With Covid-19 linked to heart muscle inflammation known as myocarditis, doctors are concerned about patients returning to physical activity safely. Exercising with myocarditis can lead to irregular heartbeats and sudden cardiac death, a well-documented worry with athletes.
Those questions were a main focus of a recent virtual sports medicine conference sponsored by the American College of Sports Medicine, the American Orthopaedic Society for Sports Medicine and the American Medical Society for Sports Medicine.
Doctors want to ensure that athletes and recreational exercisers who’ve had Covid-19 can return to physical activity as safely as possible after their recovery, but much still needs to be learned about this new virus, Dr. Carrie Jaworski, director of the division of primary care sports medicine at NorthShore University HealthSystem in Chicago, said at the conference on Dec. 5.
“The main issue is really the cardiovascular implications, which quite honestly we’re still figuring out,” she said.
After doctors first learned that Covid-19 may cause myocarditis, initial recommendations in May from the American College of Cardiology were quite cautious, urging doctors to perform heart screenings on all athletes and other “highly active” people who had been ill with symptomatic Covid-19 before clearing them to return to physical activity.
Cardiac injury is quite common and prevalent among sicker patients who are hospitalized with Covid-19 infection.
But updated ACC recommendations published at the end of October reflected newer information and took a more focused approach, offering tailored return-to-play advice for competitive sports athletes, high school athletes and recreational “masters athletes” — that is, people over age 35 who train for or participate in running, swimming, cycling, weightlifting or other competitions designed for adults in their age category.
Heart risk unclear in milder Covid cases
Overall, the recommendations endorse physician consultations and heart screenings — using electrocardiograms, echocardiograms and troponin blood tests — for athletes who had moderate to severe Covid-19. Heart screening isn’t recommended for people who had cases that were asymptomatic or mild. Mild illness includes symptoms such as headache, loss of taste or smell, cough and sore throat, but not more serious systemic symptoms such as persistent fever, chills, severe fatigue, pneumonia or chest pain.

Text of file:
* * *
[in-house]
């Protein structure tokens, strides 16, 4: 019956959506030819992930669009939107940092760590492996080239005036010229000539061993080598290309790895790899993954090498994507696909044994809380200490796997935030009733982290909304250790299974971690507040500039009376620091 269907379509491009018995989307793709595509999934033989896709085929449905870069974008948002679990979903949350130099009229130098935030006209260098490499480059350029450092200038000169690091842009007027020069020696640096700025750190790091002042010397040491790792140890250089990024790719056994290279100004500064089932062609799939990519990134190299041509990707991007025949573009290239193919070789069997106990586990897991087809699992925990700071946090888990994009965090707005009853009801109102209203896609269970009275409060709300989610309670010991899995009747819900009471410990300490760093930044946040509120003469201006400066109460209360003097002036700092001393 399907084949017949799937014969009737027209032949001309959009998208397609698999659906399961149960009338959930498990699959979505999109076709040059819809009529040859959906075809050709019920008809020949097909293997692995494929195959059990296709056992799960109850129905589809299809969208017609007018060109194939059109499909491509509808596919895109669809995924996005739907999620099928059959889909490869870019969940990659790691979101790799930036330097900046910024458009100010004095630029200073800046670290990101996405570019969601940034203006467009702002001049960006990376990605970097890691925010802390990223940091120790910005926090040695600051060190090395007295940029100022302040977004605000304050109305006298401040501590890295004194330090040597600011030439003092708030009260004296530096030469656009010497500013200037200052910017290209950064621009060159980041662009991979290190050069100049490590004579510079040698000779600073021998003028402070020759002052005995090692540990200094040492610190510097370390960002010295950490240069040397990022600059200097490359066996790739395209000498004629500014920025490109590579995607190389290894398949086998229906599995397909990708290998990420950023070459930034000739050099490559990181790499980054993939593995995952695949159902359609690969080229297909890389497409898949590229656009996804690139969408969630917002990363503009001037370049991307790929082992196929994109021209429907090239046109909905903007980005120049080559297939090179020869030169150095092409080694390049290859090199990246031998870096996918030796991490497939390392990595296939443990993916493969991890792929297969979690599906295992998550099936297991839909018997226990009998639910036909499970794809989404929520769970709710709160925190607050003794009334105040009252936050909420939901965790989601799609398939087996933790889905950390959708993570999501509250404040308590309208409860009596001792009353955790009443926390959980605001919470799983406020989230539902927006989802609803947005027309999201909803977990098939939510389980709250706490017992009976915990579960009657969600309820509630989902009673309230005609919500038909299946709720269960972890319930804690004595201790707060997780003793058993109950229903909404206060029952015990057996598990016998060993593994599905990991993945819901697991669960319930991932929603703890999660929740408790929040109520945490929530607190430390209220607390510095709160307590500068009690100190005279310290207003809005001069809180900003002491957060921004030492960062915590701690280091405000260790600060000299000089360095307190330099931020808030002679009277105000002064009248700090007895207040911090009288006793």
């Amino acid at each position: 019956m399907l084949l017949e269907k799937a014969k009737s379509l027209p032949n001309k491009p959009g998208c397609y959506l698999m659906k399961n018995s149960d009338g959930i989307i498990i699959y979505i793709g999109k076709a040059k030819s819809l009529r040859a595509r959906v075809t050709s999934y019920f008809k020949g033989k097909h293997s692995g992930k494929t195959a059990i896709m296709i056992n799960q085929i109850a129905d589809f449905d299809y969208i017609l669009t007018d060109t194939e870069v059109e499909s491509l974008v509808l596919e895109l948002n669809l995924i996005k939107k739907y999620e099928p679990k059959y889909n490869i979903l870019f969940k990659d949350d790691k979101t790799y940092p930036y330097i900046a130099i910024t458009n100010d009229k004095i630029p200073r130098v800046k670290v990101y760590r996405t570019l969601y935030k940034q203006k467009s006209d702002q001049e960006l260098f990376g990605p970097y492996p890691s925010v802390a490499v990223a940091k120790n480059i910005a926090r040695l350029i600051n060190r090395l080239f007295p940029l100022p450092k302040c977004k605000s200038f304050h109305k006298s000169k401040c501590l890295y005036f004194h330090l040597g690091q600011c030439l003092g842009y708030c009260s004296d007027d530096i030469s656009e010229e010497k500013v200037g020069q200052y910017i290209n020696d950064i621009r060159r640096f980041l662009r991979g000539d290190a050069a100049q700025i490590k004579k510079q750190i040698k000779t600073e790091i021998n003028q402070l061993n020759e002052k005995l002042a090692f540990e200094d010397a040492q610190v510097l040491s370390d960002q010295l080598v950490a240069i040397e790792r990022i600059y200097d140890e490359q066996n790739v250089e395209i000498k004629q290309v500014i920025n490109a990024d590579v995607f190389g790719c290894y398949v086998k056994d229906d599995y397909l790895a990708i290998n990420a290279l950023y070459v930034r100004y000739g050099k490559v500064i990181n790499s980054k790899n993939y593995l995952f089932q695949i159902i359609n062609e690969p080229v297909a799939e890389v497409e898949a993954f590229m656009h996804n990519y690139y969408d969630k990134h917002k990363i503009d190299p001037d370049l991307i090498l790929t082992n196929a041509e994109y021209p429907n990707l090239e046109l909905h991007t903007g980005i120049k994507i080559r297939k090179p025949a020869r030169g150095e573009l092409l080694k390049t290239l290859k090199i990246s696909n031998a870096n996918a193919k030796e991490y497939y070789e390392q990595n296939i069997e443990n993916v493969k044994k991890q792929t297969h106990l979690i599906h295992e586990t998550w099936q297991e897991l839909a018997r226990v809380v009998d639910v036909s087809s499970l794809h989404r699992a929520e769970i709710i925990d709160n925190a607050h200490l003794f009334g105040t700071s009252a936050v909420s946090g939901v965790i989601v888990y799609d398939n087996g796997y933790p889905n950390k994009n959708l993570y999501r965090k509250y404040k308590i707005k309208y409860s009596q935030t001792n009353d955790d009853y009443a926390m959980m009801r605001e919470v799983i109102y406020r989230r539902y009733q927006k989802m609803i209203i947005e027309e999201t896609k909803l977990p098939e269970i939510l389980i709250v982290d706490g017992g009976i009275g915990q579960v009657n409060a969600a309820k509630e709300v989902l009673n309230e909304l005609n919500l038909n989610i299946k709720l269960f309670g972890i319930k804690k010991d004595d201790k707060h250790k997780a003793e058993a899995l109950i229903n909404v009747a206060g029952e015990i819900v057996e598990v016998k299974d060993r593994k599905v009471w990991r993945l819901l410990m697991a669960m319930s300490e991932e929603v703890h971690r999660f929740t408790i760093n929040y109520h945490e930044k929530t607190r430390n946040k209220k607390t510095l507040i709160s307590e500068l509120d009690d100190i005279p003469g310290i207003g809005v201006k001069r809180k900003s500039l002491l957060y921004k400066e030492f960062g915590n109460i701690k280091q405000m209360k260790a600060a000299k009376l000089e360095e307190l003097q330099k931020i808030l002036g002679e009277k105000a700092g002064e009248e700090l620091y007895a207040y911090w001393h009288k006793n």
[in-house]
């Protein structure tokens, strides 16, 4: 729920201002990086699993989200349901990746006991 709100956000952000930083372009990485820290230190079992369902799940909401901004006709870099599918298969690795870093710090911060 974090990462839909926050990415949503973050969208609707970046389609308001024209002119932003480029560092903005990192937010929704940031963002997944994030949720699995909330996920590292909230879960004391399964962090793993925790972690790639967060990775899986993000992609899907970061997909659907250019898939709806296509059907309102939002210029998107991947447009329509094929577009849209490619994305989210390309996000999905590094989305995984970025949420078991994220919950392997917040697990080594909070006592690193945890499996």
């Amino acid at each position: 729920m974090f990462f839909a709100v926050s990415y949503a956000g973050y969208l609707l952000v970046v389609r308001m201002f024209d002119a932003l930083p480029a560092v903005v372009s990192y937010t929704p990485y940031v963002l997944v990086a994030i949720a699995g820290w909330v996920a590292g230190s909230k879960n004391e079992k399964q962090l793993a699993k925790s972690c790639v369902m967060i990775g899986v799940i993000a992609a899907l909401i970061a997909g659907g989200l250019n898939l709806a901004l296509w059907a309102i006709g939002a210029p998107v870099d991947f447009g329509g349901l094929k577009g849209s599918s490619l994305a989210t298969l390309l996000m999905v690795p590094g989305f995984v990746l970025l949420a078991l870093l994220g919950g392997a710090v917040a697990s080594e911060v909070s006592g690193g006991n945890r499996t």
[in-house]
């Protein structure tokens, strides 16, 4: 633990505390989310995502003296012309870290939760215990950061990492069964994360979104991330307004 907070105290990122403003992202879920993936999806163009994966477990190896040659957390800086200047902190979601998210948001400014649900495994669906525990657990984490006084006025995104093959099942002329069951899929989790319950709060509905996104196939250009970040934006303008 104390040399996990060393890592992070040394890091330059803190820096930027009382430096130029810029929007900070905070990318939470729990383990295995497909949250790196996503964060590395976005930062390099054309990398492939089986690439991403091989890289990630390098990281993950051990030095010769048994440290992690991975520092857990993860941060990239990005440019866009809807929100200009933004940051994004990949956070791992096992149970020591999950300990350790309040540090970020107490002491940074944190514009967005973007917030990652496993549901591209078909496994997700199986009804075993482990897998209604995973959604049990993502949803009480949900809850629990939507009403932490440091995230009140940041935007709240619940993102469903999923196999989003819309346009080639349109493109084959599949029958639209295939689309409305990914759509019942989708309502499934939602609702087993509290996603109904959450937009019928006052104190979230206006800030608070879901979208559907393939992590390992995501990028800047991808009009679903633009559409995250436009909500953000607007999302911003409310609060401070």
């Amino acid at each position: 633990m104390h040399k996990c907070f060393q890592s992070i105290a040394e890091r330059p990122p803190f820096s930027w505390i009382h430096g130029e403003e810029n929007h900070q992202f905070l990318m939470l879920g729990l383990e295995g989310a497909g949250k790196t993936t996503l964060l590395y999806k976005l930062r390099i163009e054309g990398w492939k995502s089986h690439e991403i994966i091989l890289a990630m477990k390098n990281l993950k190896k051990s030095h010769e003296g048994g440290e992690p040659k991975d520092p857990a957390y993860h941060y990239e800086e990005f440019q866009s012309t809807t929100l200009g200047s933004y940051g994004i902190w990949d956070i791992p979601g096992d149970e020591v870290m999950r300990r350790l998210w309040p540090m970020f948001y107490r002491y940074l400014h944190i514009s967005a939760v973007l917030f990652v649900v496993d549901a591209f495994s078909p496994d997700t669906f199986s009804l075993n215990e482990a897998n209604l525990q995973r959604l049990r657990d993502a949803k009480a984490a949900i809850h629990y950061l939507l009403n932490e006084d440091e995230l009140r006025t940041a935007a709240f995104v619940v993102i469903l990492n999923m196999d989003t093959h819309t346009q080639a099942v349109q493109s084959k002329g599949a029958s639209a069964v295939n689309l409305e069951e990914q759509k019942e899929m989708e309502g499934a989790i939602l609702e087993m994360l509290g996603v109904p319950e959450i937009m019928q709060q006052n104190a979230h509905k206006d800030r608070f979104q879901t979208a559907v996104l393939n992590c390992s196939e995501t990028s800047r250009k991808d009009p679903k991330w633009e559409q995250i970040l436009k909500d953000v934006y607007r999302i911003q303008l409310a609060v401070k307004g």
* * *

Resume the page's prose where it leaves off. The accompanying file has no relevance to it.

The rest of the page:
Cardiac MRIs may be warranted if other heart tests are abnormal or symptoms persist.
“Cardiac injury is quite common and prevalent among sicker patients who are hospitalized with Covid-19 infection, upwards of 20 percent prevalence of cardiac injury, and it’s important to put that in contrast of other common respiratory viral illnesses where in even the sickest patients you only see about 1 percent of the time evidence of cardiac injury,” said Dr. Jonathan Kim, chief of sports cardiology at Emory University in Atlanta, a team cardiologist for the Atlanta Falcons and Braves and a co-author of both sets of ACC recommendations.
As a result, people typically haven’t been screened for heart injury after they’ve had most respiratory illnesses, but Covid-19 is a very different disease. And while doctors know that patients with more advanced cases of Covid-19 run a significant risk of heart damage, they know much less about risk in milder cases.
“We still don’t know the prevalence of cardiac injury in athletes or other individuals who are either asymptomatic or who have only mild Covid-19 symptoms,” Kim said. He noted there have been some observational reports in Germany and the U.S. indicating heart injury in people with asymptomatic or milder cases and those have raised concerns, but the full extent of any damage and the implications are still unclear at this time.
“Based on what we’re seeing, no significant cardiac pathology in those individuals who have presented with mild illness, we at present aren’t recommending cardiovascular risk stratification and testing,” Kim said.